Greg Cave sorts through construction debris for recyclable materials at Lorton Construction Debris Landfill, owned by Envirosolutions January 24, 2014. The company agreed to close the landfill in 2018, leaving behind a park, but things got complicated, and the firm is asking Fairfax County for permission to keep operating until 2040. (Dayna Smith/For The Washington Post)

The Fairfax County Board of Supervisors deferred a vote on a controversial proposal to extend the life of a landfill in Lorton after an often-heated hearing over the proposal Tuesday lasted until late into the night.

The board decided to put off the vote until June 17. Sharon Bulova (D), chairman of the Board of Supervisors, favored the postponement.

Frank McDermott, an attorney for EnviroSolutions, the waste company that is proposing the extension, said he had never “experienced the nastiness, the dirtiness and the misrepresentations incurred in this application.” He spoke at the outset of a hearing that listed 99 speakers.

“This application is about the redevelopment and revitalization goals in the county, about sustainability, about stability for the landfill and about enhanced environmental protection at the landfill,” McDermott said.

The Manassas-based company is seeking to increase capacity at the landfill just off the Occoquan River and keep it in operation until 2034. The company said that the landfill is a necessity for the region and that it will still have unused capacity at the time of its scheduled closure in 2018.

In exchange for an extension, EnviroSolutions is offering to install wind turbines, solar panels and geothermal technology on the site, as well as to provide $18.2 million for local recreational uses.

A months-long battle over the landfill proposal has ignited passion on both sides, even dividing Fairfax supervisors, after EnviroSolutions pitched the idea of helping build a “Green Energy Triangle” in a portion of the county that has long been known for an array of industrial facilities and for the District’s former prison.

Lorton is home to a rock quarry, a county-owned ash landfill and a Covanta Energy waste-to-energyplant. The closing of the Lorton Correctional Complex in 2001 helped trigger the development of shopping centers and residential subdivisions.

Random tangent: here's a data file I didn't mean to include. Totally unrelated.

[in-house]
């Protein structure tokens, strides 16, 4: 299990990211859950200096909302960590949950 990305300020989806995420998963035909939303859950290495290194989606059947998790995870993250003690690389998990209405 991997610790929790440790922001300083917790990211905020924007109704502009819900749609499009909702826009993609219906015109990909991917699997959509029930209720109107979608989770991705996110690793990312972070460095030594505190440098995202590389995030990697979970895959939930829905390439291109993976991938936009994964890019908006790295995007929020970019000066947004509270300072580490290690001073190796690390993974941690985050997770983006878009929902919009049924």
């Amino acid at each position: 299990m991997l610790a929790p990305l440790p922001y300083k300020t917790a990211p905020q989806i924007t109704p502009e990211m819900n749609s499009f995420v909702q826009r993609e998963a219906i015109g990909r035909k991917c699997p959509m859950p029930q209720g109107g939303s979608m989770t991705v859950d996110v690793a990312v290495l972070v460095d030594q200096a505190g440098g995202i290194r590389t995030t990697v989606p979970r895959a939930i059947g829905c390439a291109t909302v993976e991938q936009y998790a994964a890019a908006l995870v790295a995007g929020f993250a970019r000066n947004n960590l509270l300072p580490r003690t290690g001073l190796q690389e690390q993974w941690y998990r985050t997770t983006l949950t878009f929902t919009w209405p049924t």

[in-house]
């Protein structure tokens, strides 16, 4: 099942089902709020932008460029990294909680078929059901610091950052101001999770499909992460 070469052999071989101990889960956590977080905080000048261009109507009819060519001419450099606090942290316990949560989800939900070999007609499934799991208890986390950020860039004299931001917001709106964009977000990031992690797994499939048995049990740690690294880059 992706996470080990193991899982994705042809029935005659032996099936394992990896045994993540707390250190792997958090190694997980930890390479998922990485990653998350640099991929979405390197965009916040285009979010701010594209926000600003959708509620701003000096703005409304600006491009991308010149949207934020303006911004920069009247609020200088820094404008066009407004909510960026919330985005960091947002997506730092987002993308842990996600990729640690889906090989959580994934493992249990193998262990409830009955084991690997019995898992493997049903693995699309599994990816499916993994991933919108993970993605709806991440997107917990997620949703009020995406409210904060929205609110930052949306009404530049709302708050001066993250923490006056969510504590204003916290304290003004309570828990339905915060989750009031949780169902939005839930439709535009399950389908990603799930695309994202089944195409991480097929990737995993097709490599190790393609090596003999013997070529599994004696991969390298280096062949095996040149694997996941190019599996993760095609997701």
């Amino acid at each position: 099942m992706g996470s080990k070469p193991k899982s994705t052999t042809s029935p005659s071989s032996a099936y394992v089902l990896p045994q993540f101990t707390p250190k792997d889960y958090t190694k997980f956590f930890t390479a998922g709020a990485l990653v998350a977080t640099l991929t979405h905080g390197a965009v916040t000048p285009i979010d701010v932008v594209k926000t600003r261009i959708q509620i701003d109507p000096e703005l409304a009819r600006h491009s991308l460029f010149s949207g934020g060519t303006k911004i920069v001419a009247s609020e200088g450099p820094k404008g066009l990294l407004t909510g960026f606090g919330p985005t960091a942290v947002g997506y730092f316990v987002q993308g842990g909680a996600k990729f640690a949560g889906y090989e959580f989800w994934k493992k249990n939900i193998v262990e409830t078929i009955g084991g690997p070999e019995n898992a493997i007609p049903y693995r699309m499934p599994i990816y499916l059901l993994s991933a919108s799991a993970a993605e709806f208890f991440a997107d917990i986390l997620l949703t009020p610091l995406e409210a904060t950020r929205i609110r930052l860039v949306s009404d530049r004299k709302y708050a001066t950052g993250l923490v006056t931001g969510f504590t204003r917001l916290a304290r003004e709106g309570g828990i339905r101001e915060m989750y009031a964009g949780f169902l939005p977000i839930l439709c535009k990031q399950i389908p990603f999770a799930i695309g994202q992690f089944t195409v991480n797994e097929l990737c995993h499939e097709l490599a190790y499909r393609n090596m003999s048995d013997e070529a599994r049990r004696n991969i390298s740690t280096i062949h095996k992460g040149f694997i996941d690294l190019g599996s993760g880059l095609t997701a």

Homeowners hoping to attract more retail stores and restaurants to the area have been eager for the landfill to close.

As part of a 2005 agreement, EnviroSolutions had committed to the 2018 date and to leaving behind a sprawling rural park at the site.

The company is now seeking to abandon that idea after the county park authority decided against assuming insurance liability for the park.

During the hearing, community frustration with EnviroSolutions flared.

Supervisor Gerald W. Hyland (D-Mount Vernon), whose district includes the landfill, questioned whether EnviroSolutions would follow through on building the green-energy components.

Nicholas Firth, president of the South County Federation, a group of homeowners associations, showed digital representations of the landfill, which overlooks
Interstate 95, after an increase in its capacity.

“As you enter Fairfax County, this is the gateway,” said Firth, as an image appeared onscreen of what would be a 70-foot high berm needed to support an expanded landfill.

“This community is certainly supportive of green energy, but green energy that is feasible and realistic,” Firth said. “I don’t think you’ll hear anyone at this hearing in favor of dumping trash in the ground and covering it up.”